The project's first coming-together in Schleswig-Holstein was a memorable confluence of talents, of which several were clearly marked for future stardom, most notably the Azerbaijani praise-singer Alim Qasimov. The Chinese pipa player Wu Man – who would later number Ryuichi Sakamoto, the film-maker Ang Lee and Bill Clinton among her fans – showed what sonic miracles could be achieved with 10 fingernails and four strings stretched over a shallow rosewood box. Meanwhile, the Iranian spike-fiddler Kayhan Kalhor, who now heads his own ensemble in New York, entranced the gathering with a lyrical piece called "Blue as the Turquoise Night of Neyshabur". Next month's Prom will see a new variant of this work, while Wu Man's virtuoso show-piece "Ambushed on All Sides" is being expanded for the full ensemble.

Joining the ensemble on their Central Asian tour in 2003 – under armed guard (this being at the height of the Bush-Blair "war on terror") – I witnessed some unforgettable moments, most notably at a civic reception in the Kyrgyz capital, Bishkek. From among the dark-suited throng, a wild-looking figure suddenly appeared, with a face as though carved in oak. He mused intently, took some deep breaths, rolled his eyes until only the whites were visible, then launched into song. Unpitched at first – just groans, shrieks and hisses – it turned into an ecstatic chant which he amplified with gestures. The Epic of Manas is Kyrgyzstan's answer to The Iliad – though 20 times longer – and Rysbek Jumabaev is what's known as a Manaschi, a master-reciter of this work. This national creation-myth swept on, his trance got wilder, until he came back to reality. This was the first time Jumabaev had been noticed outside his own community: he has since made a career in the West, with his extraordinary vocal art being put on disc.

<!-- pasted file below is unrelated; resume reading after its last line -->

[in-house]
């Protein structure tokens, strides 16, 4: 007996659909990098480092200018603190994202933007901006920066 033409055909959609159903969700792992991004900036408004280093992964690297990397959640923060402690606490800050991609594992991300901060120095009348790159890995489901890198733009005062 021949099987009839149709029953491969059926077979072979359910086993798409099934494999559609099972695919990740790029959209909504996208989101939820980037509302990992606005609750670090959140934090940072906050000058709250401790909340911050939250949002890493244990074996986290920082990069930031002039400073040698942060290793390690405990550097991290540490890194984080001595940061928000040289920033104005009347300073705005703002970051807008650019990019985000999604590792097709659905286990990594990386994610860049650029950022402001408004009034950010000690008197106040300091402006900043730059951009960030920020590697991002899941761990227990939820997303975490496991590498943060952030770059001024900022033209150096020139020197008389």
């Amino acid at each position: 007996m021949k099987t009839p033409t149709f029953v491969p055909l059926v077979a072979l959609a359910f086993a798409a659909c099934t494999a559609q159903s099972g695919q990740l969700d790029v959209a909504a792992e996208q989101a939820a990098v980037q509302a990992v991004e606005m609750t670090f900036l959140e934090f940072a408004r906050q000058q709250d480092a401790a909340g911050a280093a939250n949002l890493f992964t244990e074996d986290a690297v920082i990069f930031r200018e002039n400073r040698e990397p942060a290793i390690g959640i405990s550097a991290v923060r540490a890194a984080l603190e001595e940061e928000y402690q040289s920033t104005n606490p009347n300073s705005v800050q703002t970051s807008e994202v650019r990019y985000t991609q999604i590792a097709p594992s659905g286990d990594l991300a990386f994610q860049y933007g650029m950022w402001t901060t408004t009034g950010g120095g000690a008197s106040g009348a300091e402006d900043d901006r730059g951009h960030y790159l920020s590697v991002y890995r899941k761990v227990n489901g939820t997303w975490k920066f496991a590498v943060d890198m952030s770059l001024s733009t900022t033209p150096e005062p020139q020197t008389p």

Other musics that have surfaced during the ensemble's travels are no less exotic. The Kazakh two-string lute and its three-string Kyrgyz variant are used to evoke a plethora of natural sounds – above all the drumming of horses' hooves – with zithers, jew's harps, and flutes enriching the effect. Village shamans traditionally used the horsehair fiddle to weave spells and cast out demons, but this instrument became almost extinct during the Soviet rule, with shamans being driven underground – and sometimes executed – for alleged political subversiveness. Stalin and his successors aimed to erase the ethnic diversity of the entire region – the 'Stans are arbitrary geo-political constructs which don't correspond to cultural realities – so what Yo-Yo Ma, Ted Levin, and the Aga Khan Trust are doing is helping recreate those realities. Some master-musicians – such as Zainidin Imanaliev in Kyrgyzstan – have been helped to set up their own schools to pass on their art; others – such as the Tengir-Too ensemble, with whom Jumabaev performs – are resuscitating defunct instruments. Traditionally, music had been the glue which holds these communities together.